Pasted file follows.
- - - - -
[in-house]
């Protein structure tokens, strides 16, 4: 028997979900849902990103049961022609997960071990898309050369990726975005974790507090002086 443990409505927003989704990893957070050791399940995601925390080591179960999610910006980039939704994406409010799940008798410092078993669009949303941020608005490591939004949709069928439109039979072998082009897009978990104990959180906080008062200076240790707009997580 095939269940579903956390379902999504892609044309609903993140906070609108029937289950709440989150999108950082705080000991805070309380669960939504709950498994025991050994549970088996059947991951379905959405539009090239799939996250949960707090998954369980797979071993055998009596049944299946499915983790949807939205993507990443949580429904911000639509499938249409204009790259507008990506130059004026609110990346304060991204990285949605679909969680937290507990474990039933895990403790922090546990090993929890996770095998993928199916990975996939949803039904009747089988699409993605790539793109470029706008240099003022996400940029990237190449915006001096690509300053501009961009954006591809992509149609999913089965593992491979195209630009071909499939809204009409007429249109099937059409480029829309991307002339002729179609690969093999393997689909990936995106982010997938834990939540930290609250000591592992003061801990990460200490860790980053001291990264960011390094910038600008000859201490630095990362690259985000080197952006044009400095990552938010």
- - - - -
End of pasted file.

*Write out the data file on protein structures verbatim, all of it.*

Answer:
[in-house]
């Protein structure tokens, strides 16, 4: 028997979900849902990103049961022609997960071990898309050369990726975005974790507090002086 443990409505927003989704990893957070050791399940995601925390080591179960999610910006980039939704994406409010799940008798410092078993669009949303941020608005490591939004949709069928439109039979072998082009897009978990104990959180906080008062200076240790707009997580 095939269940579903956390379902999504892609044309609903993140906070609108029937289950709440989150999108950082705080000991805070309380669960939504709950498994025991050994549970088996059947991951379905959405539009090239799939996250949960707090998954369980797979071993055998009596049944299946499915983790949807939205993507990443949580429904911000639509499938249409204009790259507008990506130059004026609110990346304060991204990285949605679909969680937290507990474990039933895990403790922090546990090993929890996770095998993928199916990975996939949803039904009747089988699409993605790539793109470029706008240099003022996400940029990237190449915006001096690509300053501009961009954006591809992509149609999913089965593992491979195209630009071909499939809204009409007429249109099937059409480029829309991307002339002729179609690969093999393997689909990936995106982010997938834990939540930290609250000591592992003061801990990460200490860790980053001291990264960011390094910038600008000859201490630095990362690259985000080197952006044009400095990552938010």